by Carolyn Johnson

Cloud Computing Survey: Adoption Prospects Are Hazy

Jul 31, 20092 mins
Cloud ComputingSaaS

IT buyers are uncertain about savings from cloud computing, while concerns about security are on the rise.

Despite predictions that cloud computing will drive the next wave of technology innovation, many IT decision makers have yet to embrace cloud services, according to an exclusive survey of 240 visitors involved in technology purchasing decisions.

Although respondents cited cost savings most frequently as the reason for adopting cloud computing, many aren’t sure such investments will help them to reduce their IT budgets. Half of IT decision makers expect that some percentage of their IT budgets will be devoted to cloud services in the next five years, while slightly fewer (42 percent) anticipate any reduction in IT spending as a result. Another 42 percent aren’t sure they’ll achieve any savings, while 16 percent say they don’t expect any impact on their budgets.

Find the complete survey results here.

Meanwhile, concerns about cloud security are increasing. Fifty-one percent of respondents are worried about cloud security generally, compared to 45 percent answering a similar survey in August 2008.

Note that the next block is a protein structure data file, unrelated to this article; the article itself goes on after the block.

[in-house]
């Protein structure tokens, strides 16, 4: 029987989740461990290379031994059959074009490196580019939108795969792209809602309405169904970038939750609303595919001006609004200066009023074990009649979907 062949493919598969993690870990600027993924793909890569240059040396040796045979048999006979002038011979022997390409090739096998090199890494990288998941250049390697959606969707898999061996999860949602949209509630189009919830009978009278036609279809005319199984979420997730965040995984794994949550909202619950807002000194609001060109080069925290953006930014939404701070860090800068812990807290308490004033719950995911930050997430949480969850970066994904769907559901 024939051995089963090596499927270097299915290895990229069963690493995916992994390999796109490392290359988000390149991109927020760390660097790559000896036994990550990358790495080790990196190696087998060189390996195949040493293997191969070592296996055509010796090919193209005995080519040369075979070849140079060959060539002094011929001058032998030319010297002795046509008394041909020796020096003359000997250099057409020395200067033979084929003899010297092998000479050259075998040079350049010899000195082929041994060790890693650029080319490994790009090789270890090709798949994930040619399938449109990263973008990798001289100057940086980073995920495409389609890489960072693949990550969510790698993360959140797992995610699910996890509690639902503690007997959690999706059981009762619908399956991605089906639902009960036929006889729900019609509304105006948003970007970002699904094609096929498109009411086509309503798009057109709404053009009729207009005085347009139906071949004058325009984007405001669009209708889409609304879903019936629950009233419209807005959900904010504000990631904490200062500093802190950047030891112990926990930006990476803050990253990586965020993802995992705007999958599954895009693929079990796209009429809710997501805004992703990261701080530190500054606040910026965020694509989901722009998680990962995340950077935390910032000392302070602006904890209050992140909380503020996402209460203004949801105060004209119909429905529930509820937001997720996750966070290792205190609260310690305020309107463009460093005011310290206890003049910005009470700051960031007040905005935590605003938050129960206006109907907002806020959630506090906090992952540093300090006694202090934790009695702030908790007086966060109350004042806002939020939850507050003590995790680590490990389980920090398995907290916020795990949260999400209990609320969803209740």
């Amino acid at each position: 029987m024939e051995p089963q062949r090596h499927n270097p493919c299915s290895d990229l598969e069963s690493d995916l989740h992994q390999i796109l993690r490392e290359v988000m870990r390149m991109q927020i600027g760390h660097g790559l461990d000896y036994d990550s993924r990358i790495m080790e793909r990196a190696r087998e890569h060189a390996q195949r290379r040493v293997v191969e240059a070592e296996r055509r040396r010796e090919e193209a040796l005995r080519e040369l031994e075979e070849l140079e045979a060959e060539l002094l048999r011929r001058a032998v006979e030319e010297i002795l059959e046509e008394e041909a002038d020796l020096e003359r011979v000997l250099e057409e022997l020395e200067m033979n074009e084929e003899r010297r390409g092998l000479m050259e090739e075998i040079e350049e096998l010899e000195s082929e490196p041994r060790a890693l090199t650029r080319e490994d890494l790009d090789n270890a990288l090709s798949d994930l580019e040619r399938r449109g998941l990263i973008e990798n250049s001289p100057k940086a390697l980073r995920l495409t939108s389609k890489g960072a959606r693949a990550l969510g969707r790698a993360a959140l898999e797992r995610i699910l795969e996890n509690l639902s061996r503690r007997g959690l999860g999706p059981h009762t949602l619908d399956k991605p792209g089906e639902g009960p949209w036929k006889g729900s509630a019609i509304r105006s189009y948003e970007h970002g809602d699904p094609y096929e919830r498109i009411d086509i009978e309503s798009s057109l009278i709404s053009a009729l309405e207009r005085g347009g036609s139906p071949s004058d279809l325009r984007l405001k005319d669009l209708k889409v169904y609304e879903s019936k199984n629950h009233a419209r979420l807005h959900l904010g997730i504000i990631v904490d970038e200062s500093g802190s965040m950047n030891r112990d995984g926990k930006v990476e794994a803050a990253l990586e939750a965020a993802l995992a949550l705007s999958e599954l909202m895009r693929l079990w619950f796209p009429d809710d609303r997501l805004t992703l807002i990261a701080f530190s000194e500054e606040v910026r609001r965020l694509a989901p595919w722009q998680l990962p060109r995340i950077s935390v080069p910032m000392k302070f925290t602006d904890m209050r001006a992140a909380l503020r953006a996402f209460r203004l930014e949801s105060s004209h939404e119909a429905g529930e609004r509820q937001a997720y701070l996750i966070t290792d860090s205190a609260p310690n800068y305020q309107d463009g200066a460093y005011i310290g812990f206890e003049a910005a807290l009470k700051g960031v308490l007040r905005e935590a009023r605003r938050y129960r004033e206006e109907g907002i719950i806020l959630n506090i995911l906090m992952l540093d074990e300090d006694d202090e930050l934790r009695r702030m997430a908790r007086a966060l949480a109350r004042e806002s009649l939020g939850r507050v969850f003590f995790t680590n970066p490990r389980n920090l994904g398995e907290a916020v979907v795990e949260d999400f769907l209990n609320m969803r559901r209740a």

Thirty-seven percent are now worried about loss of control over data, up from 26 percent last year. But fewer IT buyers now cite concerns about integration and availability.

Among respondents whose companies are using cloud services, the most (83 percent) are running applications using a software-as-a-service model. This year, cost savings surpassed scalability and flexibility to the business as the top reason for adopting cloud computing.

Lower hardware infrastructure and IT staffing/administration costs are among the most frequently cited benefits of cloud services. Forty percent cited access to skills or capabilities they did not want to develop in-house.

But adoption of cloud technology has changed little in the past year. Just over one quarter of IT buyers (27 percent) are currently using or implementing cloud computing offerings, compared to 30 percent in 2008. More respondents (26 percent) plan to use cloud services within five years, up from 18 percent last year.

Carolyn Johnson is CIO’s research manager. Find the complete survey results here.